New Perspectives in the Israel-Palestine Conflict: Righting the Wrong through metaphor in Mornings in Jenin

Khaled Abkar Alkodimi

Abstract


Majority of world opinion today is critical of Israel’s role in the current standoff with Palestine fueled by the illegitimate occupation of the West Bank, depriving millions of Palestinians of their homeland. Yet, almost all non-Islamic countries maintain diplomatic relations with Israel, recognizing it as a country. The plight of the Palestinians, especially the children uprooted from their homes and forced to lead lives of depravation as refugees as a result of Israeli occupation has become a subject for insightful writings by many writers and critics, including Abulhawa who in Mornings in Jenin, skillfully employs language to showcase not the political tragedy (though it operates as the background) but the personal one. This paper textually analyzes Abulhawa’s Mornings in Jenin to explore the author’s use of the literary metaphor to expose not only the reality in Palestine, but more importantly, the horror of Israeli violence against Palestinians, trauma both physical and psychological. The study further highlights how the author raises a significant question: Who is the real terrorist in Palestine? The findings show that the novel utilizes several literary techniques to bring forth Israeli terrorism and Palestinian agony under Israeli occupation. Via language use, Abulhawa concludes that it’s the Israeli occupation, brutality and aggression that leads to Palestinian resistance/terrorism. Mornings in Jenin, in other words, is an attempt by Susan Abulhawa to justify the means of resistance concluding that Israel is the actual terrorist and not the Palestinians who have a ‘just cause’ to resist Zionist colonization. What is remarkable is her ingenuous use of literary devices to achieve the desired effect on the readers.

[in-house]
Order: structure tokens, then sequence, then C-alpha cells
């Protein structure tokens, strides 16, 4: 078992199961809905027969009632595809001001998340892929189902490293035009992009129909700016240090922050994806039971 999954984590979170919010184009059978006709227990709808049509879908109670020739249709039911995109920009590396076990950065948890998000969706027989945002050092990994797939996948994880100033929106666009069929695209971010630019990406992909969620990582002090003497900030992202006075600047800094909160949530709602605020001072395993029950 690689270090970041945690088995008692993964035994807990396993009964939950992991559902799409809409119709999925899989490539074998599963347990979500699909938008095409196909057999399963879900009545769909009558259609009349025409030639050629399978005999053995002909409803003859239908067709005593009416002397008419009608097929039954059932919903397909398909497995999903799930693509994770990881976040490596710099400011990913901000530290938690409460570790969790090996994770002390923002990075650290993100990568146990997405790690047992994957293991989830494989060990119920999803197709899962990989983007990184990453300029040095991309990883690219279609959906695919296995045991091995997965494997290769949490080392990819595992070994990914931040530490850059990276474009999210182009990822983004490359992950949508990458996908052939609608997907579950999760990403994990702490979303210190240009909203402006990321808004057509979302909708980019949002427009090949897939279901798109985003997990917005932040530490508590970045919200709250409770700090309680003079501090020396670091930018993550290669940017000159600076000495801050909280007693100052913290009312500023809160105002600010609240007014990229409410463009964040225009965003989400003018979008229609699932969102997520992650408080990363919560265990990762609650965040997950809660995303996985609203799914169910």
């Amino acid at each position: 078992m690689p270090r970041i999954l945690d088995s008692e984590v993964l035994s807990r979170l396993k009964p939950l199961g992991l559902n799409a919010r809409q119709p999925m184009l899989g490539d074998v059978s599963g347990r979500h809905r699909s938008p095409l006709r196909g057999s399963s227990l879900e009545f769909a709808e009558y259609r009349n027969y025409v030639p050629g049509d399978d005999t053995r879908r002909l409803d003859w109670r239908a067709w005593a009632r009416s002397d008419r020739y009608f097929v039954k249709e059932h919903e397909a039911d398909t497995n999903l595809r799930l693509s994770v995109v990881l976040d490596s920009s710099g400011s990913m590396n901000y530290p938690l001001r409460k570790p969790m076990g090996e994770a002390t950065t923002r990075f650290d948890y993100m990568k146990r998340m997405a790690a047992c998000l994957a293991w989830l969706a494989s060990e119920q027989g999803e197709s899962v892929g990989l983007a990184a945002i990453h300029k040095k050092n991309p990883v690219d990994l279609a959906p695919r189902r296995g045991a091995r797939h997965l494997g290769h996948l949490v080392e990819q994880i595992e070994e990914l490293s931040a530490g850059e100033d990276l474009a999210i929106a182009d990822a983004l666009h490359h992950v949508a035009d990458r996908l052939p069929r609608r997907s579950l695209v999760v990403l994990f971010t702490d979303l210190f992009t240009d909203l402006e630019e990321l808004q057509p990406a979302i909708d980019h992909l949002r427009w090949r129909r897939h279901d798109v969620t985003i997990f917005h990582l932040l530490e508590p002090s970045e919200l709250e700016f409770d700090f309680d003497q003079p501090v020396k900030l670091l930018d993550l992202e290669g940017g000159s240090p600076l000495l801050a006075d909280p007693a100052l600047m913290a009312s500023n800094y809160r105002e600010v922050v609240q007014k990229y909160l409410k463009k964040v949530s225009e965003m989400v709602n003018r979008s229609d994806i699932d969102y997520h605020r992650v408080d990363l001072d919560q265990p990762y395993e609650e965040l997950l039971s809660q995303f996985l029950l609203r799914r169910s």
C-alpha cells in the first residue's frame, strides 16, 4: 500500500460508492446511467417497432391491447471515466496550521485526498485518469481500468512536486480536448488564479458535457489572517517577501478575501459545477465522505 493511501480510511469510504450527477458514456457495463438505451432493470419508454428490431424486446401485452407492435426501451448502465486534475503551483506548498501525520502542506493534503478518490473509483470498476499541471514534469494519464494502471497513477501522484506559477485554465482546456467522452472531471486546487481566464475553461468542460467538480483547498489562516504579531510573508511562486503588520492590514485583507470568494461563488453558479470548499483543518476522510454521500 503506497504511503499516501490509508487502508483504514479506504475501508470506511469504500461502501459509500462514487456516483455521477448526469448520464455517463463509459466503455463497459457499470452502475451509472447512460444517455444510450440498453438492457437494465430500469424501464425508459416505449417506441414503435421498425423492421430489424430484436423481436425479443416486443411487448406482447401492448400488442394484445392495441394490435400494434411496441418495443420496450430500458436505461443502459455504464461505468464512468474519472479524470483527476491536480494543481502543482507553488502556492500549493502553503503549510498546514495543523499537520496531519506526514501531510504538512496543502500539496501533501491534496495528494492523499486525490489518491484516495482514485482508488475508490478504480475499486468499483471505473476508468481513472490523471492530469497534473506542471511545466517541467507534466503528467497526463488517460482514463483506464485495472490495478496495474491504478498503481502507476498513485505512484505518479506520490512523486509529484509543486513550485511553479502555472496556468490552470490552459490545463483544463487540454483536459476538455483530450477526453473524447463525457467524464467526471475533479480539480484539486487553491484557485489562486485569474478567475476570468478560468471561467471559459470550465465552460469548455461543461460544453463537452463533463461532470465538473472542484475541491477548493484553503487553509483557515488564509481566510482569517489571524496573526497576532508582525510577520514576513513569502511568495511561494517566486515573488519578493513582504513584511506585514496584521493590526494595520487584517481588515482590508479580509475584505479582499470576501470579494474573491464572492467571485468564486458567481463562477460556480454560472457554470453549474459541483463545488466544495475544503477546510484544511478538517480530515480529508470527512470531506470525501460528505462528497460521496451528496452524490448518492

Keywords


Abulhawa, Coexistence, Literary Techniques, Occupation, Resistance, Terrorism

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References


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DOI: http://dx.doi.org/10.7575/aiac.ijalel.v.8n.6p.132

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